Will the Rag and Famish Hotel young guns fire at the 100th Australian 18 Footers Championship – photo © Frank Quealey
There are also two names back into the 18s this season, which will be contesting the championship.
One name returning this season is Burrawang, which first appeared in the 18 footers 85 years ago when a new boat was built for racing at the League during the 1936-37 season.
The 2021-22 season boat is Burrawang-Young Henrys, which is a combination of sponsorship from Burrawang Village Hotel and Young Henrys Brewery, who are both sponsoring for the first time in the 18s.
The previous Burrawang, before it began racing in the 1936-37 season – Australian 18 Footers Championship – photo © Frank Quealey
League Commodore, Simon Nearn is the skipper and has Rory Cox and Brandon Buyink in his team, which finished seventh in the NSW 18 footer Championship on Sydney Harbour last Sunday.
Another name making a comeback to the 18s this season is Fisher & Paykel, which was prominent on Sydney Harbour as a boat sponsor in the Australian 18 Footers League’s fleet for ten seasons.
Fisher & Paykel first appeared on the sails of Andrew Cuddihy’s skiff in the 2005-06 season and remained in the fleet, through a number of different skiffs and teams, until the end of the 2014-15 season.
The 2021-22 season Fisher & Paykel is skippered by Jordan Girdis, who has Nathan Edwards and Kurt Fatouros, was also prominent throughout the NSW Championship and finished fifth in the 21-boat fleet which contested the championship.
Two Queensland teams will line up to take on the might of the strong NSW contingent.
Four-times Australian International 14 champion Dave Hayter, Ben Roxburgh and Elliott Mahar will lead the northern challenge in C-Tech and are joined by a young, rookie team of Josh Sloman, Angus Barker and George Morton on Hayter’s former skiff, Queenslander.
The Australian 18 Footers League has decided to honour some of the past Australian Championship greats by naming each of the seven races of the 2021-22 regatta, as follows:
Race 1: Chris Webb (NSW), four-times winner of the official championship, between 1913-14 and 1926-27, plus three-times winner of the Perth Challenge Cup (previous to the official championship beginning in 1911-12)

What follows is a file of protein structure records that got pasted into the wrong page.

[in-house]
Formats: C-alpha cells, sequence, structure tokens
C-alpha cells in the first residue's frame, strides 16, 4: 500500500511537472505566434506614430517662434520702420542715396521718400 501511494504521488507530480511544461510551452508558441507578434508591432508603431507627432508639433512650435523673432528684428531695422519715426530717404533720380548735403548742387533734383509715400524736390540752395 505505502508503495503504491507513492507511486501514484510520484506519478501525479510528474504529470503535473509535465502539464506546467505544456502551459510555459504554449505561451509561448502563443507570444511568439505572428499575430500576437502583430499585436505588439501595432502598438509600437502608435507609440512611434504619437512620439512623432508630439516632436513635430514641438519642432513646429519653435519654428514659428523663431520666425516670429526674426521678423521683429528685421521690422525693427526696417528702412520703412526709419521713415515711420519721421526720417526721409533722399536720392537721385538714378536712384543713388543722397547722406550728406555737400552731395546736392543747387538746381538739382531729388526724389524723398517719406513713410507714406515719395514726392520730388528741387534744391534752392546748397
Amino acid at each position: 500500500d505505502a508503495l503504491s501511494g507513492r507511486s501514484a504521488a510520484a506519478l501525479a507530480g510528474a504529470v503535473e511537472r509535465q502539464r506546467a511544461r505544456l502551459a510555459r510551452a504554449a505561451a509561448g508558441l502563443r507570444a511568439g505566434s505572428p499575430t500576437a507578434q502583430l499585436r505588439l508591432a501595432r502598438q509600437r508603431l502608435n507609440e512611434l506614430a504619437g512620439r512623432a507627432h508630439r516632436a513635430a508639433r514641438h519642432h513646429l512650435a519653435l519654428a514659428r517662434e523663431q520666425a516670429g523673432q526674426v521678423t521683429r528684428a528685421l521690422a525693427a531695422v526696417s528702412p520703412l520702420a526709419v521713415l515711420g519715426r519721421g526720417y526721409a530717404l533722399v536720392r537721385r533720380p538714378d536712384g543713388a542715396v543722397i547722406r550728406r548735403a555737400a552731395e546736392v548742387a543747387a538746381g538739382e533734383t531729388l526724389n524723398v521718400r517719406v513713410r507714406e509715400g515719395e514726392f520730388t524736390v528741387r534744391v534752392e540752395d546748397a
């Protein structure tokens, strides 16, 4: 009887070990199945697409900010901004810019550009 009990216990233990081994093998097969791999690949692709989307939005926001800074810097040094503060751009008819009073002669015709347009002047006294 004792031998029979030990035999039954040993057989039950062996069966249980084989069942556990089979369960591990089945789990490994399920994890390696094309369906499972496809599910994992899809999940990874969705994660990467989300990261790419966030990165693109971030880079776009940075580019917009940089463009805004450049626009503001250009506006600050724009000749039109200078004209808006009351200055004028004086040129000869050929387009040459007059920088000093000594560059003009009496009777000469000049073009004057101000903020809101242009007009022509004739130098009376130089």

Race 2: Vic Vaughan (Q), four-times consecutive winner from 1933-34 to 1936-37
Race 3: Lance Watts (Q), five-times winner, during the period from 1931-32 to 1949-50
Race 4: Bill Barnett (NSW), four-times winner, between1948-49 and 1954-55
Race 5: Norman Wright Jnr (Q), four-times winner, between 1951-52 and 1957-58
Race 6: Len Heffernan (NSW), five-times winner, between 1958-59 and 1963-64
Race 7: Bob Holmes (NSW), five-times winner, between 1964-65 and 1972-73
Championship race dates:
- Saturday – February 5 – Race 1
- Sunday – February 6 – Races 2 & 3
- Monday – February 7 – Races 4 & 5
- Sunday – February 13 – Races 6 & 7
Spectators can follow the racing (on Sundays February 6 and 13) on board the club’s spectator ferry, however due to the Covid policy, numbers are limited. Booking online through the club’s website www.18footers.com is essential. www.18footers.com.au/18-footers-sailing/spectator-ferry
For those unable to make it out onto the water, the club’s live-as-it-happens broadcast team will be on Sydney Harbour to capture all the action. Live streaming is available at www.18footers.com by clicking on the ’18 Footers TV’ link.
by Frank Quealey